My own inclination is to bring the federal government to a halt as often as possible, if simply to slow down the rate at which Obama and Congress are destroying the nation. One of the problems with a shutdown, however, is that it’s the president who gets to decide how the available money is spent. And Obama being Obama, he loves to shut down things like the World War II Memorial and the national parks, knowing how much normal Americans resent such closures.
At the risk of being labeled a flip-flopper, I have changed my mind. That’s because I finally came to the realization that it’s only the mass media that blames the GOP, and fewer and fewer people, including Democrats, are paying any attention to the NY Times and the major TV networks.
Furthermore, I came to see the upside of the two major shutdowns in the recent past. The first took place in 1995, the second in 2013. In both cases, the GOP got the lion’s share of the blame, but so what? In 1996, although Clinton won re-election, defeating the zombie-like Bob Dole, the GOP picked up two seats in the Senate and only dropped two seats in the House.
In 2014, less than a year after the second shutdown, the GOP picked up nine seats in the Senate and a dozen more in the House. So perhaps I’m not the only one who approves of politicians having less opportunity to stick their noses into our business.
Speaking of politicians, I would love to have reporters conduct the same sort of exit polls after those in the House and Senate cast their votes for majority and minority leaders that they do during normal elections. For instance, I’d love to know why the Democrats keep re-electing Harry Reid and Nancy Pelosi. I mean, why would anyone wish to have his party represented by Reid, a guy Hollywood would typecast as a mortician? As for Mrs. Pelosi, she speaks like a backward teenager and has had so many facelifts, my friend Steve Maikoski fears that the day will come when her face will snap in front of the TV cameras and roll up like a window shade.
The Republicans are no better. Mitch McConnell and John Boehner may be nice guys, but they are equally boring to listen to and have the personal magnetism of a pair of sheep. I know that my more conservative readers don’t like them because of their middle of the road politics and their unnatural desire to compromise with liberals. Still, politics aside, wouldn’t you think that with 54 members in the new Senate and 246 members in the new House, they would come up with a couple of people easier on the eyes and ears than two fellows who should be bottled and sold as surefire cures for insomnia?
I’m not a Washington insider, so I have no way of knowing, but is there an unwritten law which states that to be a Congressional leader, you have to be able to pass for an attraction at the waxworks?
In the aftermath of the demonstrations over the recent incidents in Ferguson and Staten Island, there were so many statements by politicians, so-called race leaders, demonstrators and commentators, to refute and despise, I hardly know where to begin.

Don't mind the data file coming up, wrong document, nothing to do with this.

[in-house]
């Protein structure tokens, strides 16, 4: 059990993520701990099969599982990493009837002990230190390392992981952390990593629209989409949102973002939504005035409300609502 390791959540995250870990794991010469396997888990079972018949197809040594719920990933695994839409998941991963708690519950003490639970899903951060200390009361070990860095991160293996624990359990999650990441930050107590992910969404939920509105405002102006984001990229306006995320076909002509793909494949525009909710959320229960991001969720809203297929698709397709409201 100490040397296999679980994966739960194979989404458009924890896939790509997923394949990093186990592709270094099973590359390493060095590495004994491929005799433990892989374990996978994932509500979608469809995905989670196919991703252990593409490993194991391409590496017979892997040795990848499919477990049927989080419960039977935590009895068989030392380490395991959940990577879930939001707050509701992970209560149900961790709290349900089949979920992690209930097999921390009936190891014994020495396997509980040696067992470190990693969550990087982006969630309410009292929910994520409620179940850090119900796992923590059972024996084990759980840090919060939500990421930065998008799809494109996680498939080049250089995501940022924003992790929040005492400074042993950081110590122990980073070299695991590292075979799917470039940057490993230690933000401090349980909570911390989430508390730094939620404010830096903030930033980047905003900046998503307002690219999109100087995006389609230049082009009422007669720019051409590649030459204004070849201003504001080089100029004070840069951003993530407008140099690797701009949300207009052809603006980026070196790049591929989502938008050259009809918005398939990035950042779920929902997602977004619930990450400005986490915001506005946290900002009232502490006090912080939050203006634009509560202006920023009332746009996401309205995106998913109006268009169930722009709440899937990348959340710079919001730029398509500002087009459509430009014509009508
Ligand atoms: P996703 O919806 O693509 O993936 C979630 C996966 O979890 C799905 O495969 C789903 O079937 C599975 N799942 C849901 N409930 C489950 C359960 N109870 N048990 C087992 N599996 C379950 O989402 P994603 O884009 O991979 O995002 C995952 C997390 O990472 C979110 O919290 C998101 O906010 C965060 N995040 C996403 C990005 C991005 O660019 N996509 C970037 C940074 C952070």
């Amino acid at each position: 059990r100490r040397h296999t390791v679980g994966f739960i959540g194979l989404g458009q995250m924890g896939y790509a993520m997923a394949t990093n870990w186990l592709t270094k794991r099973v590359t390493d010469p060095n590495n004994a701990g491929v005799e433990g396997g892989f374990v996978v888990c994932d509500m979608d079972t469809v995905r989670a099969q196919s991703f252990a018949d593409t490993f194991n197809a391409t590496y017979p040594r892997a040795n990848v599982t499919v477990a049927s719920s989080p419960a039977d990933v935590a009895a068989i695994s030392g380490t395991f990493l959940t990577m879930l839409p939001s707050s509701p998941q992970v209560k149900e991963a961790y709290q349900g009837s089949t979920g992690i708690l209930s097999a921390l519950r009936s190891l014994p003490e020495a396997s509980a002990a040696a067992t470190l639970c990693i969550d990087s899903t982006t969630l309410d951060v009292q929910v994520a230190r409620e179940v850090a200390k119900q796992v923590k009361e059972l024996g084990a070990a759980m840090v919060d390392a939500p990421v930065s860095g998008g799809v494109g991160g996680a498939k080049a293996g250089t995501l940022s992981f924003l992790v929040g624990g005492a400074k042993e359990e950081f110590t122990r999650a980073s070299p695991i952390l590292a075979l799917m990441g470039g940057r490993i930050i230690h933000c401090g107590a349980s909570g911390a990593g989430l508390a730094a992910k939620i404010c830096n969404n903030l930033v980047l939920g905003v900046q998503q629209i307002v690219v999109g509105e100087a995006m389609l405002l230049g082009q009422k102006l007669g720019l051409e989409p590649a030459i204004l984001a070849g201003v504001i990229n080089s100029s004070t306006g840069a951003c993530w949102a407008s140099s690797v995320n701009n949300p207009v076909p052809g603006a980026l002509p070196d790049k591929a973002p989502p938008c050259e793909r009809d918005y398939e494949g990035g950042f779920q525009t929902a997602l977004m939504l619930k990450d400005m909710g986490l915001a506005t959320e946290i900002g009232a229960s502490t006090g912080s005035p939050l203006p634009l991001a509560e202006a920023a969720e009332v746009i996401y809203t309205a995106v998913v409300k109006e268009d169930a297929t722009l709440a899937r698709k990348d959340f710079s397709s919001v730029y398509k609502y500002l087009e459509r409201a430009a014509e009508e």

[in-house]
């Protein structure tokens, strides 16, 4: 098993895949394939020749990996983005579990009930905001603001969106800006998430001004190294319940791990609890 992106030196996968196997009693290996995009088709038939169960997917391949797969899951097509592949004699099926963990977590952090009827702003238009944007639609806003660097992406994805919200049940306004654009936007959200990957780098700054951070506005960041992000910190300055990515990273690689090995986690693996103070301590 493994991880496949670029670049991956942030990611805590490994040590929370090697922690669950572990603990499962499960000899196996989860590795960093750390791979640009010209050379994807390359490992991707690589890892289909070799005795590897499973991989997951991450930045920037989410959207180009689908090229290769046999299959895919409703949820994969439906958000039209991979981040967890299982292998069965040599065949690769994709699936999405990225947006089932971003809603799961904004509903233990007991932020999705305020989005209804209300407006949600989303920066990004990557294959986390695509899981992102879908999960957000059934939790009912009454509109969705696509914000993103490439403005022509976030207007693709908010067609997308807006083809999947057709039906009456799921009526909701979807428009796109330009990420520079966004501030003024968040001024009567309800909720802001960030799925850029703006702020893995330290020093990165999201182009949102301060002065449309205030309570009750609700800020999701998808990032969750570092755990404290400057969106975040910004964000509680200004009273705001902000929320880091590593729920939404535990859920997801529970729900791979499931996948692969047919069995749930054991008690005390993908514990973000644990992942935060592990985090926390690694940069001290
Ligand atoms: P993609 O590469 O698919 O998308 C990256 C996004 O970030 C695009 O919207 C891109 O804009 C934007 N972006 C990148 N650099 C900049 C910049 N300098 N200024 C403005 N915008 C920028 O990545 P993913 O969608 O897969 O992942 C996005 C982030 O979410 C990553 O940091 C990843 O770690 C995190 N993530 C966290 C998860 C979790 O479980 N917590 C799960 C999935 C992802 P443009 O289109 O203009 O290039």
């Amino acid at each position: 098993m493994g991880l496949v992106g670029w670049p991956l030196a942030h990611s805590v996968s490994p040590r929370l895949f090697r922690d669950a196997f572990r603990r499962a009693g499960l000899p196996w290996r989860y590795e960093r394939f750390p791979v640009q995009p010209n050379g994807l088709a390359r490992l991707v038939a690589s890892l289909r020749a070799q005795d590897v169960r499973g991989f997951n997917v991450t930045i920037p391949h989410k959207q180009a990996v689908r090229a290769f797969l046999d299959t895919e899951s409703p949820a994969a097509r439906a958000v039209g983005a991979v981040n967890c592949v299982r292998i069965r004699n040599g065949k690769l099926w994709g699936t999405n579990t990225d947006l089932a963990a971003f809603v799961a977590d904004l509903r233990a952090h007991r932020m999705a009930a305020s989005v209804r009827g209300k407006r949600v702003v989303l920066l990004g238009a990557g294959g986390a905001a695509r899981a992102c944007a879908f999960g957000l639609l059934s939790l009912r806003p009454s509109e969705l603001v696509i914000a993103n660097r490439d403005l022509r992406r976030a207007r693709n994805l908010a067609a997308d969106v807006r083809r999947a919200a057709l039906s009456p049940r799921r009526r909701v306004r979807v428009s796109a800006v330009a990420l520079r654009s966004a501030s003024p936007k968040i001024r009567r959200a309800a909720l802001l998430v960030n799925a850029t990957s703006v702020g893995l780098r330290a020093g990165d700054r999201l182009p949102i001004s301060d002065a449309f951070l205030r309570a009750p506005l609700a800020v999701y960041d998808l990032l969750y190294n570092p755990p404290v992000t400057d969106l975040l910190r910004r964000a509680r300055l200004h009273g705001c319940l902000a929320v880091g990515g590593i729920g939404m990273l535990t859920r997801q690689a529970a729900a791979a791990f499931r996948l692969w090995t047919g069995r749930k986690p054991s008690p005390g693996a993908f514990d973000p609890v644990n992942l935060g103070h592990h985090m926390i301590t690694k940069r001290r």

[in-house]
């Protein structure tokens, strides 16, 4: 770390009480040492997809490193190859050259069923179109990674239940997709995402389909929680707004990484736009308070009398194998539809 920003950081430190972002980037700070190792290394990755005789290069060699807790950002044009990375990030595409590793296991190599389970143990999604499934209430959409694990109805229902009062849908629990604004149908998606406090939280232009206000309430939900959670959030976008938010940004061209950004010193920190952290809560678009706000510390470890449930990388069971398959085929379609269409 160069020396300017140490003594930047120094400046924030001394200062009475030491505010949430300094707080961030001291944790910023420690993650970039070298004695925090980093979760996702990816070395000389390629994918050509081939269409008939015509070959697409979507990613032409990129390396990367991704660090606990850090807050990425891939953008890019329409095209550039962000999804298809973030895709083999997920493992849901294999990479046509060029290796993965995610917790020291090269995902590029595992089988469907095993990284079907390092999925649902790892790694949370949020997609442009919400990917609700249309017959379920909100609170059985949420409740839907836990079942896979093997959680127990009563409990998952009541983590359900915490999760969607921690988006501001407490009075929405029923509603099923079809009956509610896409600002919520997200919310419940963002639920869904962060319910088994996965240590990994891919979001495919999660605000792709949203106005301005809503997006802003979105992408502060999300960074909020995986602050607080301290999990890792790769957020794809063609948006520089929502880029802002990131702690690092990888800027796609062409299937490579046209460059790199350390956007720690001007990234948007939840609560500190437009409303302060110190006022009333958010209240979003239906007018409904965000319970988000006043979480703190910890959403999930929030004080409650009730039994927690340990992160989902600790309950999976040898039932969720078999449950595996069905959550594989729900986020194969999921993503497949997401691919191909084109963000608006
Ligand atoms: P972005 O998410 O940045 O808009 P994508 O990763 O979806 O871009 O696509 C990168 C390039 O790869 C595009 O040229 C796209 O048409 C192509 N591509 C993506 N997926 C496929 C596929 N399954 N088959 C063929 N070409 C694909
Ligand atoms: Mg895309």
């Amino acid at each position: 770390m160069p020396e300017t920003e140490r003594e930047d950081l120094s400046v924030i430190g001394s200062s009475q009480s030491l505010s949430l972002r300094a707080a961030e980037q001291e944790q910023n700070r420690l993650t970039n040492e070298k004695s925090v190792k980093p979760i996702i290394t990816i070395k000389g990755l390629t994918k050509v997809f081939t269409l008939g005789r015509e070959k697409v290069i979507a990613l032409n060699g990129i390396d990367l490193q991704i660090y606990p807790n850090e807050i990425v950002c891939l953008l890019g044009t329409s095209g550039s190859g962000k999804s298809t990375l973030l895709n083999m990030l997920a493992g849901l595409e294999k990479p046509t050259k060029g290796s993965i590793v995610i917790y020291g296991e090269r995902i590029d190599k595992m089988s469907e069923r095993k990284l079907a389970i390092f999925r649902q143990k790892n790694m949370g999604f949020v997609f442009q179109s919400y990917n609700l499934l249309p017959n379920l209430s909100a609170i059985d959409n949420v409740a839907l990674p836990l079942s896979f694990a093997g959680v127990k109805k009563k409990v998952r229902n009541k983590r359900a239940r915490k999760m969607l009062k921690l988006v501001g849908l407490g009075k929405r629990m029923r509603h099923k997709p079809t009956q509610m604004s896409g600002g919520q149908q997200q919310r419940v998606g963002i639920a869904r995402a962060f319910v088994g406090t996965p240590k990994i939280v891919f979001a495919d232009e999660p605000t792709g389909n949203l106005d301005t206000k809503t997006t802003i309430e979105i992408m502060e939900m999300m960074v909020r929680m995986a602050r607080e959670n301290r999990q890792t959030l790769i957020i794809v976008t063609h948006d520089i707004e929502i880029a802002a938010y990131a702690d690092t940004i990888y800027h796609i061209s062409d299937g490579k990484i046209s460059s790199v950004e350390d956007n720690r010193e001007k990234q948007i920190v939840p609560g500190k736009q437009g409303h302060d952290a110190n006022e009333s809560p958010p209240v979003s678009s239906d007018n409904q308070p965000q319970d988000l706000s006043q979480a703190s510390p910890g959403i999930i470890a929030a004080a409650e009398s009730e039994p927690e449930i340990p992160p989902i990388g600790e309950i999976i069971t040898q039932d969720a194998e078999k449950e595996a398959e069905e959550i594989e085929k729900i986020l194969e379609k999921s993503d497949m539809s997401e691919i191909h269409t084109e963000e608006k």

But as I have already covered the first two groups in previous articles, it’s time to rat out the latter two. Not since the Occupy Wall Street movement was in full swing have I seen so many self-righteous creeps out in full regalia. Show me a group of chanters and I’ll show you a pack of morons. And what could be more moronic than chanting “Hands up, don’t shoot” when Michael Brown, as the grand jury witnesses testified, not only never raised his hands, but decided it would be a good idea to rush a cop who had stopped firing his gun?
Then we have the commentators who kept telling us that those marching on behalf of Eric Garner were peacefully demonstrating while the cameras showed us the lunkheads tying up traffic on streets and bridges and preventing Christmas shoppers from entering Macy’s Department Store. What is peaceful about doing everything you can to frustrate innocent bystanders trying to get to work or home to their families, raising the blood pressure of thousands of people who are already mentally and physically frazzled by the holiday season?
And of course even those disseminating the peaceful protest propaganda had to eat their words when the thugs in Berkeley began hurling rocks and Molotov cocktails at the cops.
Chris Rock, the black comedian, summed up the case for the aggrieved by quoting W.E.B. Dubois: “A system cannot fail those it was never meant to protect.”
For me, the question Rock raises is just how stupid do you have to be before you think the real problem facing blacks in America isn’t lack of education and a nonexistent work ethic or men refusing to marry the mothers of their children; and it isn’t a generational reliance on welfare and thousands of blacks murdering and raping their fellow blacks. Instead, Chris Rock and his like-minded enablers in show business and the media would have us believe the problem boils down to a couple of white cops killing a pair of black scofflaws.
These days, if you hold the victims even partially to blame, it makes you a bigot. But inasmuch as it only takes speaking out against Obama, Al Sharpton or Eric Holder, to be branded a racist these days, the term for some of us has inevitably become a badge of honor.
Be sure to catch Burt’s weekly hour-long webcast on Wednesdays, at noon, Pacific Coast Time. The show is accessed at K4HD.com. The call-in number is (818) 570-5443.
No one seriously believed that 20% of female students are sexually assaulted, probably not even the activists pushing for stiff rules and Kangaroo courts on colleges.